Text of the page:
This story has been updated with the latest estimates on fire losses.
The wildfires raging in California are shaping up to become an infamous if not historic event.
The fires have destroyed 3,500 structures and counting, far exceeding the 2,820 structures destroyed in the 2003 Cedar fire in San Diego County, the largest total for a single fire recorded in state history.
One blaze alone, the Tubbs Fire in Napa and Sonoma counties, may account for a large share of the losses, according to Cal Fire.
“That’s probably going to be a majority of it, probably upwards of 2,000 structures on that one,” said Lynne Tolmachoff, a Cal Fire spokeswoman.
Estimates from catastrophe modeler RMS released on Friday morning show losses should range from $3 billion to $6 billion.
The state’s 21 active wildfires as of Thursday afternoon had burned 191,437 acres, caused a reported 29 deaths and officials estimate that 50,000 people have been evacuated from their homes.
According to the National Interagency Fire Center, more than 8.5 million acres have now burned in the U.S. this year, more than double last year’s total, putting the fire season on track to meet or exceed 2015’s 9.2-million-acre total – the most in recent history.
This year’s total is being pushed up in large part due to the fires in Northern California. Gov. Jerry Brown on Monday issued a state of emergency in Napa, Sonoma and Yuba Counties, and a state of emergency in Butte, Lake, Mendocino, Nevada and Orange counties.
Considering there’s only 10 percent containment or less on many of the larger wildfires, last year’s burn total may get topped, according to Tom Jeffery, a senior hazard scientist at property data provider CoreLogic.
“I’m assuming with this outbreak of fires in California, we’re pushing the 9-million mark and we could go beyond that,” Jeffery said.
Expect economic losses from the wildfires to be staggering as well.
“Easily it’s going to be well over $1 billion, and I wouldn’t be surprised if it went over 2,” Jeffery said on Thursday afternoon before RMS came out with its figures.
According to Boston, Mass.-based catastrophe modeler AIR Worldwide, the average rebuild cost of single-family homes within the perimeter of the Tubbs Fire, which is only at 10 percent containment with roughly 35,000 acres burned so far, is $450,000.
Buildings in that area are typically constructed of stucco walls and chimney finishes, have flat roofs covered with low-pitched clay tile and terra cotta or cast-concrete ornaments, according to AIR.
“The homes generally have little cleared area separating them from the surrounding vegetation, which consists of an equal mix of chaparral, brush, and conifers,” AIR stated in a report on the fires issued today.
The steep and rugged terrain has made containment efforts difficult, and there has been no precipitation.
Stephen Poux, global head of risk management and loss prevention for AIG’s private client group, said the carrier has several high net worth clients in the area who have been affected.
The private client group’s wildfire protection unit has six fire mitigation battalions up in the area. Each battalion includes an engine that pumps fire-preventive material onto properties and staffing to handle the engines and help insureds.
“We’ve got wildfire teams deployed up in Napa right now,” he said. “It’s a very dynamic situation.”
Some of their client’s properties were totally destroyed, while others have stood with the help of mitigation, he said.
Poux said it is too early to offer loss estimates for AIG policyholders in the area.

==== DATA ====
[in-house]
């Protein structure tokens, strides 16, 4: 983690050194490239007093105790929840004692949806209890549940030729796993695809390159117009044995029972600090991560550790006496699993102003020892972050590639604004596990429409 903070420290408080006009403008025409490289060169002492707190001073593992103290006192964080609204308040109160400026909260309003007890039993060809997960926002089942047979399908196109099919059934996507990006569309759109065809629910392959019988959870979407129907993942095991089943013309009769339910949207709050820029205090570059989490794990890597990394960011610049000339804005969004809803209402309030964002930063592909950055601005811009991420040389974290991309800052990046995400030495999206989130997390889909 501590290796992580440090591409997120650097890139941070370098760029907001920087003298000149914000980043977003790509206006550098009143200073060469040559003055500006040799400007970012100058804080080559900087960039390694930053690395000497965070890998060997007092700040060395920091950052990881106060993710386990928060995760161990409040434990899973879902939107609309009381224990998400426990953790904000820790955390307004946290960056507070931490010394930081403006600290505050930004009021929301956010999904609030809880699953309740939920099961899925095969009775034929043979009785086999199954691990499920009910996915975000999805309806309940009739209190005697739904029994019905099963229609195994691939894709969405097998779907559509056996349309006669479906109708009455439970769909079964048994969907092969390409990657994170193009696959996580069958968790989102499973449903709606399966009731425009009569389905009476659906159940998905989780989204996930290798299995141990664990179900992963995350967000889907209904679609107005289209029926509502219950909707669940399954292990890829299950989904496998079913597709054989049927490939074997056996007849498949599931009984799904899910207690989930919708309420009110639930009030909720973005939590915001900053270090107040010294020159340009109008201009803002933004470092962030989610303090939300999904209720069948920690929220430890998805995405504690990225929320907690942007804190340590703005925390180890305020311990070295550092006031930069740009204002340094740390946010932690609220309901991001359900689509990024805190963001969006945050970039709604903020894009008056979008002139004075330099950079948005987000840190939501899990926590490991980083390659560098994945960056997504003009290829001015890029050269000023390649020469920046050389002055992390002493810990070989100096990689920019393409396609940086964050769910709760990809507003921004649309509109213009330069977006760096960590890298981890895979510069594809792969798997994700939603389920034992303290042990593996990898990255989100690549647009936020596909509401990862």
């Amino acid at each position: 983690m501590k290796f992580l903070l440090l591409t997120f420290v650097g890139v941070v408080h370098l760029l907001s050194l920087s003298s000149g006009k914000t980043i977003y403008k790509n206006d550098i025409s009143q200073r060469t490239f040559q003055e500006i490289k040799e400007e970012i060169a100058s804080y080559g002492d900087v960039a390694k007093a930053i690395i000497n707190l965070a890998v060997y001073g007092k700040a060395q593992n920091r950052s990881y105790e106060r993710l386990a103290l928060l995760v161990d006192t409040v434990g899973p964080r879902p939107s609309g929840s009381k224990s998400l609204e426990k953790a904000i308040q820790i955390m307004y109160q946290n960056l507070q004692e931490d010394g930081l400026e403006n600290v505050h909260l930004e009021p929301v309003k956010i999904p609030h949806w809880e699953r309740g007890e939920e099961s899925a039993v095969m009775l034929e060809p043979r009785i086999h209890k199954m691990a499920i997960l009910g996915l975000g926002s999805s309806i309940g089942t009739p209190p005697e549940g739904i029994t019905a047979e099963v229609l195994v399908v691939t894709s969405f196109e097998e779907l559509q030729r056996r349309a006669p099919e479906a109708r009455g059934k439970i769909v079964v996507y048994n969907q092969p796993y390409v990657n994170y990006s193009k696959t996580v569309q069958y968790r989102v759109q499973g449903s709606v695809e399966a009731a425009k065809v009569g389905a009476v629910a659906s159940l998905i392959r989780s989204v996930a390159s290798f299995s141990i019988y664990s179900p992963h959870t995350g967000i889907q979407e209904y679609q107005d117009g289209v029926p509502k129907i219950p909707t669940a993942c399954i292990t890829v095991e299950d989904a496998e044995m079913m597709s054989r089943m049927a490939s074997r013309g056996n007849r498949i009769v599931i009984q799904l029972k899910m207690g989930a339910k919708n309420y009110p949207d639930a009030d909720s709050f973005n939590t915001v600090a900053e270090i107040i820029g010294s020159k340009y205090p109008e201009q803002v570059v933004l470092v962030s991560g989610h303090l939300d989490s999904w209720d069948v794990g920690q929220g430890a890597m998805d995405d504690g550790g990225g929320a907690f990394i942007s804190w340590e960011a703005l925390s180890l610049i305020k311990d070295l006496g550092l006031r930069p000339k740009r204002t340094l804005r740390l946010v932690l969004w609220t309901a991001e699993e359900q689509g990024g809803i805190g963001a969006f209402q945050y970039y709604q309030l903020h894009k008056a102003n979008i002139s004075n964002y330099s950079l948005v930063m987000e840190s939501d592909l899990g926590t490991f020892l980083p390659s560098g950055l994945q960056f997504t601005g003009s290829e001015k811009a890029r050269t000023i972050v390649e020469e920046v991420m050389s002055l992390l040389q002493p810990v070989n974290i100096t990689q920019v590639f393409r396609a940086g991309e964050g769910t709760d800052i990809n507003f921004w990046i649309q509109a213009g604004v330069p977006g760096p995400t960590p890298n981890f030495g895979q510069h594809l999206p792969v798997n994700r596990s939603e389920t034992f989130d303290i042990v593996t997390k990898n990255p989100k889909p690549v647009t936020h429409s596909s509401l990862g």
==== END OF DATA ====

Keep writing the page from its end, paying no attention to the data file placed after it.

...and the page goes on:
Insurers are beginning to roll into some areas where the fires have been suppressed enough to clear the way for catastrophe teams, said Nancy Kincaid, a spokeswoman for the California Department of Insurance.
She said she’s hearing that some residents are getting escorted to their homes so they can see if they have been destroyed or if they are still standing.
“We’re just starting to see people realize their home is not standing,” Kincaid said. “Yesterday, a lot of people didn’t even know.”
The CDI was busy fielding calls from consumers trying to reach their insurers or agents to get policy information or other help.
“We get quite a few calls from people who just say ‘I don’t have my information, I don’t know what to do, I can’t reach my broker.’ They don’t know who to call,” Kincaid said.
She said communications were made more difficult when cellphone service in many affected areas was knocked out for a time.
“Towers were so badly damaged that people didn’t have cell service,” Kincaid said.
More than 8,000 firefighting personnel were battling the fires, and red flag warnings went up warning of gusty winds and low humidity across the fire area and much of Northern California, according to Cal Fire.
“Winds and low humidity, that’s what’s working against us at this point,” Tolmachoff said.
Rain isn’t expected for some time, likely later in the month.
Fierce winds, which have fanned flames with gusts as high as 70 mph, drove some of the fires from a few dozen acres to tens of thousands of acres in a short time span, Jeffery said.
The stage for these fires may have been in part set last year by the heavy rains in California, which was considered a blessing at the time because they effectively ended a multi-year drought.
The rains prompted hardy vegetation growth on top of ample dead fuel left over from the drought, Jeffery said.
“Now you’ve got a lot of fuel, you’ve got high winds, you’ve got low humidity,” he said. “The wind is continuous. The wind is really driving this animal.”
- Cal Fire: California Wildfires Have Destroyed 3,500 Structures, Killed 17
- California’s $58B Wine Industry Hit by Wildfires
- California Wildfires Are a ‘Larger Scale Disaster’
- Wildfires Ravage California’s Iconic Wine Country Region
- Northern California Wildfires Burn Wine Country Homes, Force Evacuations
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